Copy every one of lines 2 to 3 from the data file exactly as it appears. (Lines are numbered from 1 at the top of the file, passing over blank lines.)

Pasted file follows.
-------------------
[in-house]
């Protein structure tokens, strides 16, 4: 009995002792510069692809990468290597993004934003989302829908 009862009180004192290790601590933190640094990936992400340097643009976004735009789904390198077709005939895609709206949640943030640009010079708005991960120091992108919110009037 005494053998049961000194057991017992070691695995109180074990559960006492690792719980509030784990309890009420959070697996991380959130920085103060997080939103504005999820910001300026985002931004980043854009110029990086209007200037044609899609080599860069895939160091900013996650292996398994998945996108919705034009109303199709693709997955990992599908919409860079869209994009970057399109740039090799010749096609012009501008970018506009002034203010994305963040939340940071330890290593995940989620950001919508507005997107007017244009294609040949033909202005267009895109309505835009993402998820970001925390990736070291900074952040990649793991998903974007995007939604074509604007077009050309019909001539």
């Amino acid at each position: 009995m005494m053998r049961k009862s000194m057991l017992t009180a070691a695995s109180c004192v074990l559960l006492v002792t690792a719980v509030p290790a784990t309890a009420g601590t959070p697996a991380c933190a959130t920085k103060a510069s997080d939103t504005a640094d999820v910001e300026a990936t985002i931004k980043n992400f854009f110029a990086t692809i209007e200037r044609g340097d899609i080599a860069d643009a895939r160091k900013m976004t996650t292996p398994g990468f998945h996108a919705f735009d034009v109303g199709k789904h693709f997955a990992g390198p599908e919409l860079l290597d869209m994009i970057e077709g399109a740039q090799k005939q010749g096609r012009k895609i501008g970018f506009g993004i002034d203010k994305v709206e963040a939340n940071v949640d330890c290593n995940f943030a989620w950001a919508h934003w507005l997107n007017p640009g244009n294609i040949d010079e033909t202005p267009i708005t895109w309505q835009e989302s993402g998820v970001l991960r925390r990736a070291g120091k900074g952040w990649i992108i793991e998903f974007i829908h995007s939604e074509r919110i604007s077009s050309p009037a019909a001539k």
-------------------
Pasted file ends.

């Protein structure tokens, strides 16, 4: 009995002792510069692809990468290597993004934003989302829908 009862009180004192290790601590933190640094990936992400340097643009976004735009789904390198077709005939895609709206949640943030640009010079708005991960120091992108919110009037 005494053998049961000194057991017992070691695995109180074990559960006492690792719980509030784990309890009420959070697996991380959130920085103060997080939103504005999820910001300026985002931004980043854009110029990086209007200037044609899609080599860069895939160091900013996650292996398994998945996108919705034009109303199709693709997955990992599908919409860079869209994009970057399109740039090799010749096609012009501008970018506009002034203010994305963040939340940071330890290593995940989620950001919508507005997107007017244009294609040949033909202005267009895109309505835009993402998820970001925390990736070291900074952040990649793991998903974007995007939604074509604007077009050309019909001539």
């Amino acid at each position: 009995m005494m053998r049961k009862s000194m057991l017992t009180a070691a695995s109180c004192v074990l559960l006492v002792t690792a719980v509030p290790a784990t309890a009420g601590t959070p697996a991380c933190a959130t920085k103060a510069s997080d939103t504005a640094d999820v910001e300026a990936t985002i931004k980043n992400f854009f110029a990086t692809i209007e200037r044609g340097d899609i080599a860069d643009a895939r160091k900013m976004t996650t292996p398994g990468f998945h996108a919705f735009d034009v109303g199709k789904h693709f997955a990992g390198p599908e919409l860079l290597d869209m994009i970057e077709g399109a740039q090799k005939q010749g096609r012009k895609i501008g970018f506009g993004i002034d203010k994305v709206e963040a939340n940071v949640d330890c290593n995940f943030a989620w950001a919508h934003w507005l997107n007017p640009g244009n294609i040949d010079e033909t202005p267009i708005t895109w309505q835009e989302s993402g998820v970001l991960r925390r990736a070291g120091k900074g952040w990649i992108i793991e998903f974007i829908h995007s939604e074509r919110i604007s077009s050309p009037a019909a001539k």